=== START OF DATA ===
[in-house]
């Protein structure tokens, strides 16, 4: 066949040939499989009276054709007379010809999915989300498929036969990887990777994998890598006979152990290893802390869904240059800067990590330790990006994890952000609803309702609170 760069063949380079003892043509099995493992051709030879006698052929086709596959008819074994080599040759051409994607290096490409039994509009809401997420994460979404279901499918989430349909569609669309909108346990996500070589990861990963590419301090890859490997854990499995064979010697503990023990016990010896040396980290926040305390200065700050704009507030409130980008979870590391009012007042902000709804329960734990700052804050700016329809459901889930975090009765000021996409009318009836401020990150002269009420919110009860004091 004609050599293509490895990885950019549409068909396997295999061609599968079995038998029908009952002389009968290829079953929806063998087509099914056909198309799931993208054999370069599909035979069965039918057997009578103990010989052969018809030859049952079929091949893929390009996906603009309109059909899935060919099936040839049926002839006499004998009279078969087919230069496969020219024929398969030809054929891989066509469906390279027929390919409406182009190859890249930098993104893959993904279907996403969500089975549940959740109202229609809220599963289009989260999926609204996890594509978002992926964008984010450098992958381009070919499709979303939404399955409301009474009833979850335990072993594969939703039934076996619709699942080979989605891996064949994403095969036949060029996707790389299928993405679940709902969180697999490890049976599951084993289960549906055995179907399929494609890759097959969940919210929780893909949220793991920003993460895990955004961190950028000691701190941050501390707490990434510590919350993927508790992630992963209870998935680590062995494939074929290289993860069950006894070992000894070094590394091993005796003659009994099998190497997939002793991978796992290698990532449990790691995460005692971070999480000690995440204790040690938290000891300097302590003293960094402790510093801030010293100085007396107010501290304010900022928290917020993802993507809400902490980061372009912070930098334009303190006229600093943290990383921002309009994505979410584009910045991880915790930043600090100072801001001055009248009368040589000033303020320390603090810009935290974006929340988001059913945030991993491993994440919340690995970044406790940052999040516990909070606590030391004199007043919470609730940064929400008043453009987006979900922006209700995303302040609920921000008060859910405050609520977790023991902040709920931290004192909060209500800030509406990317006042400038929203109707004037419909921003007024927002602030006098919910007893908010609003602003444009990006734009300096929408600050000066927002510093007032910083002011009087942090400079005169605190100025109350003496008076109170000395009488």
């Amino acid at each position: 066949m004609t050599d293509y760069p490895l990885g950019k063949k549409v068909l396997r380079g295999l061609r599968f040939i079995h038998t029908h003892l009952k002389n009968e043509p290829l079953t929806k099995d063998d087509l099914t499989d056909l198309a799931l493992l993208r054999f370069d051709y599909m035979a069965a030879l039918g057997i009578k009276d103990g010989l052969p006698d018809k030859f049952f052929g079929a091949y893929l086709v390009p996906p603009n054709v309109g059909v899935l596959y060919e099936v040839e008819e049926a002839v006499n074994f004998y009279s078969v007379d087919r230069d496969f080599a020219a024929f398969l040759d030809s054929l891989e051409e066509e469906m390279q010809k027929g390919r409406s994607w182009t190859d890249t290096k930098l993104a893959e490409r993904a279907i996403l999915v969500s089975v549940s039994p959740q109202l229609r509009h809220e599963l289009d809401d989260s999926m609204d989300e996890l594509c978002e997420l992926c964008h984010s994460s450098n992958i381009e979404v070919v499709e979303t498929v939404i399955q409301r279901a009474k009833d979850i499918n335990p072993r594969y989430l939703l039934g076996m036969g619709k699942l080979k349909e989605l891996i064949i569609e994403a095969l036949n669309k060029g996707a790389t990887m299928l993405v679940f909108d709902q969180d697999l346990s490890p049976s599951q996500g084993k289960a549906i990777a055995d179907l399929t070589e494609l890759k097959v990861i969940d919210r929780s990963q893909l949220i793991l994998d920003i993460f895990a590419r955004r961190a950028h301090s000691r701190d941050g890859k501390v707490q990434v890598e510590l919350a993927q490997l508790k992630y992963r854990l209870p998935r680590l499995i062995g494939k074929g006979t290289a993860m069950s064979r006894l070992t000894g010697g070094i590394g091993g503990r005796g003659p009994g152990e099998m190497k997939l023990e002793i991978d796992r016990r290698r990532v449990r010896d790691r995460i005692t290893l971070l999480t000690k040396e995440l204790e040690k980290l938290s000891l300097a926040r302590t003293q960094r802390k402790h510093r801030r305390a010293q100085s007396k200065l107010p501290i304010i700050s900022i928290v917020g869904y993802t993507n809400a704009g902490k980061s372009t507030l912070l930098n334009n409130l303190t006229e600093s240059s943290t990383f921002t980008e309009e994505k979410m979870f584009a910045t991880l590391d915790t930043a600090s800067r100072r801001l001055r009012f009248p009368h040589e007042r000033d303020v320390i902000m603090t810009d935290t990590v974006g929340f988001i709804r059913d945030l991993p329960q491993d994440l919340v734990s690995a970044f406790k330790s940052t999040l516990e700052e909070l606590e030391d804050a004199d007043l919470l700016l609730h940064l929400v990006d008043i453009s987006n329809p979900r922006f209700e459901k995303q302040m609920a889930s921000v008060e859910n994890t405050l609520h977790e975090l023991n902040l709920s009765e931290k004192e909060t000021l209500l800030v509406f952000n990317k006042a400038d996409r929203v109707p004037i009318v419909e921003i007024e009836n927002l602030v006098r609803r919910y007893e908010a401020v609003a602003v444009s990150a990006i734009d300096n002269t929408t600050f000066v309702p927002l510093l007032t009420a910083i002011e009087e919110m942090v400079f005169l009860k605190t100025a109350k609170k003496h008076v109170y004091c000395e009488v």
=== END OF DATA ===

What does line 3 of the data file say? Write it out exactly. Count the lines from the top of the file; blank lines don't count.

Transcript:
């Amino acid at each position: 066949m004609t050599d293509y760069p490895l990885g950019k063949k549409v068909l396997r380079g295999l061609r599968f040939i079995h038998t029908h003892l009952k002389n009968e043509p290829l079953t929806k099995d063998d087509l099914t499989d056909l198309a799931l493992l993208r054999f370069d051709y599909m035979a069965a030879l039918g057997i009578k009276d103990g010989l052969p006698d018809k030859f049952f052929g079929a091949y893929l086709v390009p996906p603009n054709v309109g059909v899935l596959y060919e099936v040839e008819e049926a002839v006499n074994f004998y009279s078969v007379d087919r230069d496969f080599a020219a024929f398969l040759d030809s054929l891989e051409e066509e469906m390279q010809k027929g390919r409406s994607w182009t190859d890249t290096k930098l993104a893959e490409r993904a279907i996403l999915v969500s089975v549940s039994p959740q109202l229609r509009h809220e599963l289009d809401d989260s999926m609204d989300e996890l594509c978002e997420l992926c964008h984010s994460s450098n992958i381009e979404v070919v499709e979303t498929v939404i399955q409301r279901a009474k009833d979850i499918n335990p072993r594969y989430l939703l039934g076996m036969g619709k699942l080979k349909e989605l891996i064949i569609e994403a095969l036949n669309k060029g996707a790389t990887m299928l993405v679940f909108d709902q969180d697999l346990s490890p049976s599951q996500g084993k289960a549906i990777a055995d179907l399929t070589e494609l890759k097959v990861i969940d919210r929780s990963q893909l949220i793991l994998d920003i993460f895990a590419r955004r961190a950028h301090s000691r701190d941050g890859k501390v707490q990434v890598e510590l919350a993927q490997l508790k992630y992963r854990l209870p998935r680590l499995i062995g494939k074929g006979t290289a993860m069950s064979r006894l070992t000894g010697g070094i590394g091993g503990r005796g003659p009994g152990e099998m190497k997939l023990e002793i991978d796992r016990r290698r990532v449990r010896d790691r995460i005692t290893l971070l999480t000690k040396e995440l204790e040690k980290l938290s000891l300097a926040r302590t003293q960094r802390k402790h510093r801030r305390a010293q100085s007396k200065l107010p501290i304010i700050s900022i928290v917020g869904y993802t993507n809400a704009g902490k980061s372009t507030l912070l930098n334009n409130l303190t006229e600093s240059s943290t990383f921002t980008e309009e994505k979410m979870f584009a910045t991880l590391d915790t930043a600090s800067r100072r801001l001055r009012f009248p009368h040589e007042r000033d303020v320390i902000m603090t810009d935290t990590v974006g929340f988001i709804r059913d945030l991993p329960q491993d994440l919340v734990s690995a970044f406790k330790s940052t999040l516990e700052e909070l606590e030391d804050a004199d007043l919470l700016l609730h940064l929400v990006d008043i453009s987006n329809p979900r922006f209700e459901k995303q302040m609920a889930s921000v008060e859910n994890t405050l609520h977790e975090l023991n902040l709920s009765e931290k004192e909060t000021l209500l800030v509406f952000n990317k006042a400038d996409r929203v109707p004037i009318v419909e921003i007024e009836n927002l602030v006098r609803r919910y007893e908010a401020v609003a602003v444009s990150a990006i734009d300096n002269t929408t600050f000066v309702p927002l510093l007032t009420a910083i002011e009087e919110m942090v400079f005169l009860k605190t100025a109350k609170k003496h008076v109170y004091c000395e009488v």